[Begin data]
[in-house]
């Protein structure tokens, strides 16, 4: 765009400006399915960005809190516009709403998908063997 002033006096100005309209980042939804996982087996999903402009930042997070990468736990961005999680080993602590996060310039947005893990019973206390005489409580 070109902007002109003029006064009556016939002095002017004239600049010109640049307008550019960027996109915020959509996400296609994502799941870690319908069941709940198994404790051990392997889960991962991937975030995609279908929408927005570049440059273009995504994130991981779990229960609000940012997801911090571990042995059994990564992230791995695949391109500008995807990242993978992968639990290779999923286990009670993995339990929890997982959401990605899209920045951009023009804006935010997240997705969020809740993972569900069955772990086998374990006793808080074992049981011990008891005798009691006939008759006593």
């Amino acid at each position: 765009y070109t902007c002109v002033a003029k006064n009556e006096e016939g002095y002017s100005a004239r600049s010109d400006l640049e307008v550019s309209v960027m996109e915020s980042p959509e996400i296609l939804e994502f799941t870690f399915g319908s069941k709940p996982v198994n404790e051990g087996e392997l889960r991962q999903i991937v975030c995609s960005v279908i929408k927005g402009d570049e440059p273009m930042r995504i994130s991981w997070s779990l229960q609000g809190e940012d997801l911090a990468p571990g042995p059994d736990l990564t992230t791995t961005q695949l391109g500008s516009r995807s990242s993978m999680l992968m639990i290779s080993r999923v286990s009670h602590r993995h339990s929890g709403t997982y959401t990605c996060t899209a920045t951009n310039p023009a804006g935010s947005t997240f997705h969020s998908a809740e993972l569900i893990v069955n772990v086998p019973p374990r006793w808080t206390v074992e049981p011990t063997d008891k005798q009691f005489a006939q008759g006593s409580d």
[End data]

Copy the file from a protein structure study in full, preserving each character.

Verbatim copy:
[in-house]
């Protein structure tokens, strides 16, 4: 765009400006399915960005809190516009709403998908063997 002033006096100005309209980042939804996982087996999903402009930042997070990468736990961005999680080993602590996060310039947005893990019973206390005489409580 070109902007002109003029006064009556016939002095002017004239600049010109640049307008550019960027996109915020959509996400296609994502799941870690319908069941709940198994404790051990392997889960991962991937975030995609279908929408927005570049440059273009995504994130991981779990229960609000940012997801911090571990042995059994990564992230791995695949391109500008995807990242993978992968639990290779999923286990009670993995339990929890997982959401990605899209920045951009023009804006935010997240997705969020809740993972569900069955772990086998374990006793808080074992049981011990008891005798009691006939008759006593």
């Amino acid at each position: 765009y070109t902007c002109v002033a003029k006064n009556e006096e016939g002095y002017s100005a004239r600049s010109d400006l640049e307008v550019s309209v960027m996109e915020s980042p959509e996400i296609l939804e994502f799941t870690f399915g319908s069941k709940p996982v198994n404790e051990g087996e392997l889960r991962q999903i991937v975030c995609s960005v279908i929408k927005g402009d570049e440059p273009m930042r995504i994130s991981w997070s779990l229960q609000g809190e940012d997801l911090a990468p571990g042995p059994d736990l990564t992230t791995t961005q695949l391109g500008s516009r995807s990242s993978m999680l992968m639990i290779s080993r999923v286990s009670h602590r993995h339990s929890g709403t997982y959401t990605c996060t899209a920045t951009n310039p023009a804006g935010s947005t997240f997705h969020s998908a809740e993972l569900i893990v069955n772990v086998p019973p374990r006793w808080t206390v074992e049981p011990t063997d008891k005798q009691f005489a006939q008759g006593s409580d």